Myanmar military broadens internet crackdown as anti-coup protests grow
Myanmar's military appeared to have broadened its crackdown on internet access Saturday amid protests over the coup that ousted Aung San Suu Kyi’s elected civilian government, AP reports.
What's happening: Netblocks, a U.K.-based site that tracks internet disruptions worldwide, tweeted Saturday that “a near-total internet shutdown is now in effect” in Myanmar. The broad outages followed the military's order to block Facebook, Instagram and Twitter earlier this week.
The big picture: The outages came as thousands of people took to the streets to protest Monday's military coup.
- The country's army declared a one-year state of emergency after taking power and detaining Suu Kyi and other top ruling party leaders.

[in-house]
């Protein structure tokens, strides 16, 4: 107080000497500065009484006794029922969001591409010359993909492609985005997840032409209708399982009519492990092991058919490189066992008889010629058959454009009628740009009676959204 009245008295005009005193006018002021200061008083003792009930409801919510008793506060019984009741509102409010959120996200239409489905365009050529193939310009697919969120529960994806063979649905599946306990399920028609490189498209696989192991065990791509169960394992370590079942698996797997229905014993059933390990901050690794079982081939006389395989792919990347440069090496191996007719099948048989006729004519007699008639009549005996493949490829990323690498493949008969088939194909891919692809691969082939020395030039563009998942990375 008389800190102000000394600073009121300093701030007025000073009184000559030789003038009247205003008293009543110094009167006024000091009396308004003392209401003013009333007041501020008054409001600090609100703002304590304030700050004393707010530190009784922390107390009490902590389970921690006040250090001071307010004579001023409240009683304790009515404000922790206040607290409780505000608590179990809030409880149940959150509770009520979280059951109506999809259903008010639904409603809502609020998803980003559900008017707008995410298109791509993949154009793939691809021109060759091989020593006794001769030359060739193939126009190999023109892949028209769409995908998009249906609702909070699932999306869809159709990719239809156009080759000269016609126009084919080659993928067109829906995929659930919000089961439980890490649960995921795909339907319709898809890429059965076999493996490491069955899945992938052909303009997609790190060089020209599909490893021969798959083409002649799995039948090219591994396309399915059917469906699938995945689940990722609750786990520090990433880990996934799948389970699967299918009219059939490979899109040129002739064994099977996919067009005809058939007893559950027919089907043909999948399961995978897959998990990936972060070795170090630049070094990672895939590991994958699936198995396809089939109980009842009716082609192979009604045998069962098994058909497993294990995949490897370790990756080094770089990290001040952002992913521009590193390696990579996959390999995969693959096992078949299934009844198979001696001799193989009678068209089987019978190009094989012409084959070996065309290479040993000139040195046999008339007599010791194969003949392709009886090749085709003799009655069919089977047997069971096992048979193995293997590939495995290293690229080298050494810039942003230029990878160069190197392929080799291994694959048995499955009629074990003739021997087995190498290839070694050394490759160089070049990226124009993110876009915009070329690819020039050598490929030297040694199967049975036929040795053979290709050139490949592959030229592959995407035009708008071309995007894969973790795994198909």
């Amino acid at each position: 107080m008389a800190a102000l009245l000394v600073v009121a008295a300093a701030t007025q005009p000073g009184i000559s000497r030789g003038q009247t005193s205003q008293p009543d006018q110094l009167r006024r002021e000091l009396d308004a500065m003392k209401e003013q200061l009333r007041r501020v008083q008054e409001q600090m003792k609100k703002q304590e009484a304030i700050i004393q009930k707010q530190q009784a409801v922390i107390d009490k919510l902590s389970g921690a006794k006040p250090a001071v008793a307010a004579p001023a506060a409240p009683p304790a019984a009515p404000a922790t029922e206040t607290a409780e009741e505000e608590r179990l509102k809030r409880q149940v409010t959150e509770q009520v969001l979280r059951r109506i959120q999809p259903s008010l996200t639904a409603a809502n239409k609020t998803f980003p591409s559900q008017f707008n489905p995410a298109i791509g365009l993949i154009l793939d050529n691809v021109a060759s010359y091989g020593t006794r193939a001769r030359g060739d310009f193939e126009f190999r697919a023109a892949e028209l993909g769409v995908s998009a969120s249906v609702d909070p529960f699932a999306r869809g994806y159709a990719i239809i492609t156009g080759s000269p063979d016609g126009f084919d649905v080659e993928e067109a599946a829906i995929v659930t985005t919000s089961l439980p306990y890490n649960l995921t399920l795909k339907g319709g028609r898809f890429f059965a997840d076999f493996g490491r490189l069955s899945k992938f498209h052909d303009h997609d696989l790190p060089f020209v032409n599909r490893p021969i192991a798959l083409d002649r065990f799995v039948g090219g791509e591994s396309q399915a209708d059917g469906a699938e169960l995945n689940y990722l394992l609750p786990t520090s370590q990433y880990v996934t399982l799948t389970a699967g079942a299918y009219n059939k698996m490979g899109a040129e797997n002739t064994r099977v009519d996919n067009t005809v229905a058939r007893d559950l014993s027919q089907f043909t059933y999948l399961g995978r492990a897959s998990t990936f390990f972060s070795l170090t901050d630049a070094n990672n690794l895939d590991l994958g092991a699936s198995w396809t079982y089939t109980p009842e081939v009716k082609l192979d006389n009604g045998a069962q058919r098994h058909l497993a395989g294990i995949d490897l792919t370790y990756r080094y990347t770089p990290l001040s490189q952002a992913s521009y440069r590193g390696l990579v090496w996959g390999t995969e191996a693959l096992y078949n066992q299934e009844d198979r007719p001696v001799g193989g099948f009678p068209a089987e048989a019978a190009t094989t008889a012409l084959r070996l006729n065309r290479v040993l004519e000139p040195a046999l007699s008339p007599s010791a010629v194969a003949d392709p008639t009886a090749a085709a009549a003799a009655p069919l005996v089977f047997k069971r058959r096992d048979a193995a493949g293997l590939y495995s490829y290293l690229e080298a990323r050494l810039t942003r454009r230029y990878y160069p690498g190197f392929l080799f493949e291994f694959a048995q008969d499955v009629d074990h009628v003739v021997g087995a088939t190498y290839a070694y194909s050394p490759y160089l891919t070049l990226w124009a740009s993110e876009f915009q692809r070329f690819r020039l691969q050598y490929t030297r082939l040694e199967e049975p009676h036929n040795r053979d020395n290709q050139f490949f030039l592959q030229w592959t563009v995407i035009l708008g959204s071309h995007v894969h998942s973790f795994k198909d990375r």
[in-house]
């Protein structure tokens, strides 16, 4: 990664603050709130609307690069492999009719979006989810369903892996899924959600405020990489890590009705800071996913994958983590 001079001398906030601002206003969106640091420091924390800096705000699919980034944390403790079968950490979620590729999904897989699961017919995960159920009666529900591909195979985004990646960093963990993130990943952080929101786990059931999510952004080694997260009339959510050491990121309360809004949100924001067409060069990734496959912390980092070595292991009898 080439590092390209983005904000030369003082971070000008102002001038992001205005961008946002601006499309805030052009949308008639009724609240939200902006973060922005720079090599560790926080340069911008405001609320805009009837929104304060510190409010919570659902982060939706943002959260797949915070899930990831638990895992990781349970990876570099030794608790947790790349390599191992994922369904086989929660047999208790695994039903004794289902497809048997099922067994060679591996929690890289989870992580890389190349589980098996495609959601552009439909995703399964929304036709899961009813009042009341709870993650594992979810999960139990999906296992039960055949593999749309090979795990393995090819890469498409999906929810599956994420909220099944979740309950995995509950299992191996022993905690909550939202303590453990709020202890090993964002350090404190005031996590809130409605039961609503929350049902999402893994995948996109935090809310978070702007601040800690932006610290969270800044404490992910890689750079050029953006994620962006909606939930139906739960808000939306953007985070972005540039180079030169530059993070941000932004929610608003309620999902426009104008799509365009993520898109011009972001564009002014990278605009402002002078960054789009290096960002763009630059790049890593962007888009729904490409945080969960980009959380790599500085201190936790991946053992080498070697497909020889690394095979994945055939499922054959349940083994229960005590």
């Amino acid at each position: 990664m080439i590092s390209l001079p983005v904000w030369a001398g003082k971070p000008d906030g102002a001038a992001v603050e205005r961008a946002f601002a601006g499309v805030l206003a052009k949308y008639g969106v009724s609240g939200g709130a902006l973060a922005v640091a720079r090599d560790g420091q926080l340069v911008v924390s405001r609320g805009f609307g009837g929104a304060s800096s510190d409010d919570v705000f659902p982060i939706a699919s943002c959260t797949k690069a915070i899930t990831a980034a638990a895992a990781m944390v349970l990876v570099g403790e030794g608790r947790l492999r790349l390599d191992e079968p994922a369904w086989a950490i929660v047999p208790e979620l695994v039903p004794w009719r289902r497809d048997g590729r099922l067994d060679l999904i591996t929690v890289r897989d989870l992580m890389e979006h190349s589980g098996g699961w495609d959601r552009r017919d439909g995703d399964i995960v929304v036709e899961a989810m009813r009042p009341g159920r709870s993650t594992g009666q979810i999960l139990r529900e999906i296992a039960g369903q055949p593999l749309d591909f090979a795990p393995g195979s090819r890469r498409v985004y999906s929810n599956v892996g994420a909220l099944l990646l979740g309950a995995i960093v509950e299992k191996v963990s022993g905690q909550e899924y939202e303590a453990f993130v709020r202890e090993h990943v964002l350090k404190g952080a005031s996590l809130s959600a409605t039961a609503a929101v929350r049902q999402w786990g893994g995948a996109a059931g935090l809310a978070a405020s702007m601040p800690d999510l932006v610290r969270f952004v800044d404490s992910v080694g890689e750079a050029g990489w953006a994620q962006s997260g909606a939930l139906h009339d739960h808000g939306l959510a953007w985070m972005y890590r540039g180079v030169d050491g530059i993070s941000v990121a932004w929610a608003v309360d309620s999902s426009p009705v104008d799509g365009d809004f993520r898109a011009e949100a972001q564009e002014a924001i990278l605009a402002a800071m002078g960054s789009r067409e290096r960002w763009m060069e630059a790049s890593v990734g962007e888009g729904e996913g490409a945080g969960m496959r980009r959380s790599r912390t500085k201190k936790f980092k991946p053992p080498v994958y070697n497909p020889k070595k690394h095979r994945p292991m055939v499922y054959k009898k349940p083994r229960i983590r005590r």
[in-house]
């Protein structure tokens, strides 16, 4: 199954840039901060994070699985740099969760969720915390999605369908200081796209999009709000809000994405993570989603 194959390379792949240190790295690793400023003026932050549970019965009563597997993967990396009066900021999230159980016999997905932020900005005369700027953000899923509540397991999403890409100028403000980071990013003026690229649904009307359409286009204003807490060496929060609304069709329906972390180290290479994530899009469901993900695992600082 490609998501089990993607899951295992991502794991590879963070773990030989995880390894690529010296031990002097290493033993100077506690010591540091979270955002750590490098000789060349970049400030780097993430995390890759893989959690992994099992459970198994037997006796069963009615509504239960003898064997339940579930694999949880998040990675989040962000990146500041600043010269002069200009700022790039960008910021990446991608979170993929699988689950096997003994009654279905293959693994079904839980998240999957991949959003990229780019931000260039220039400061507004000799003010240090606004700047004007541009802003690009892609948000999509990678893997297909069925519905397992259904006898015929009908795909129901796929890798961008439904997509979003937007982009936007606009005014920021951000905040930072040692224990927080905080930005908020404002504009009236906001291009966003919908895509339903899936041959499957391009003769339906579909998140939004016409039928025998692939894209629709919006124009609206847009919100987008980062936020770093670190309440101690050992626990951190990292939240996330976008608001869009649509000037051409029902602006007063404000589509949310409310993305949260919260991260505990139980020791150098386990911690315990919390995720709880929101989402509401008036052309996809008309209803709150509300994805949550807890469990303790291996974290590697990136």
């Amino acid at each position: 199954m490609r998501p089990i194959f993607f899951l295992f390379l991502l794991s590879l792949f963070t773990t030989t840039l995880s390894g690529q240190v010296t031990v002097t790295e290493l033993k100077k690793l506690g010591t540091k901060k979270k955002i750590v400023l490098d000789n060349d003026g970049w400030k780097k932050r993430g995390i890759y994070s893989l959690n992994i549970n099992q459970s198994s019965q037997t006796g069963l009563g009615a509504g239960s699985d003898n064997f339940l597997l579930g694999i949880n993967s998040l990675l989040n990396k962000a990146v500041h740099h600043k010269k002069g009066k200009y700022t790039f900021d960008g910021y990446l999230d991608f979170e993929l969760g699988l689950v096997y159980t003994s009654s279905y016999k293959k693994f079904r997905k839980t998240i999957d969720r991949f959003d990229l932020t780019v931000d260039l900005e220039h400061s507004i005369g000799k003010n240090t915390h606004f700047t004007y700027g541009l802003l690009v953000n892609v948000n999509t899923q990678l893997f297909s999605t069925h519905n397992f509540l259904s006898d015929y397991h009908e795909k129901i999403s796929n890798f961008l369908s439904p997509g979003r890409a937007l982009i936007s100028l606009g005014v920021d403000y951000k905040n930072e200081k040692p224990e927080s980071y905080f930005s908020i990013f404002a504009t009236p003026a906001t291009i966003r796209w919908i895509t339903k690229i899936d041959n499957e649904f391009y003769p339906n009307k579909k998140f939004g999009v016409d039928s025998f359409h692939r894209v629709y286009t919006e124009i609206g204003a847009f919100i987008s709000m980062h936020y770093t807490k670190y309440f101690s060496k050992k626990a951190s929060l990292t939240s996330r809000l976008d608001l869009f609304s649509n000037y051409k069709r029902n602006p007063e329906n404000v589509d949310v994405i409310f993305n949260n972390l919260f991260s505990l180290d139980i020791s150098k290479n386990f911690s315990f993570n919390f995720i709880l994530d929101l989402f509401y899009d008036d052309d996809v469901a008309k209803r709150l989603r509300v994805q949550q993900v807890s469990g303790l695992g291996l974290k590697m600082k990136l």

- The coup followed escalating tensions between the civilian government and the military following last November's elections, which Suu Kyi's National League for Democracy (NLD) party won by a landslide. The military called the elections unfair.
- The international community, including the United States, has largely condemned the coup and urged Myanmar's military leaders to "adhere to democratic norms and the rule of law."
Between the lines: "The communication blockages are a stark reminder of the progress Myanmar is in danger of losing after Monday’s coup plunged the nation back under direct military rule after a nearly decade-long move toward greater openness and democracy," AP noted.
- "During Myanmar’s previous five decades of military rule, the country was internationally isolated and communication with the outside world strictly controlled," the news agency added.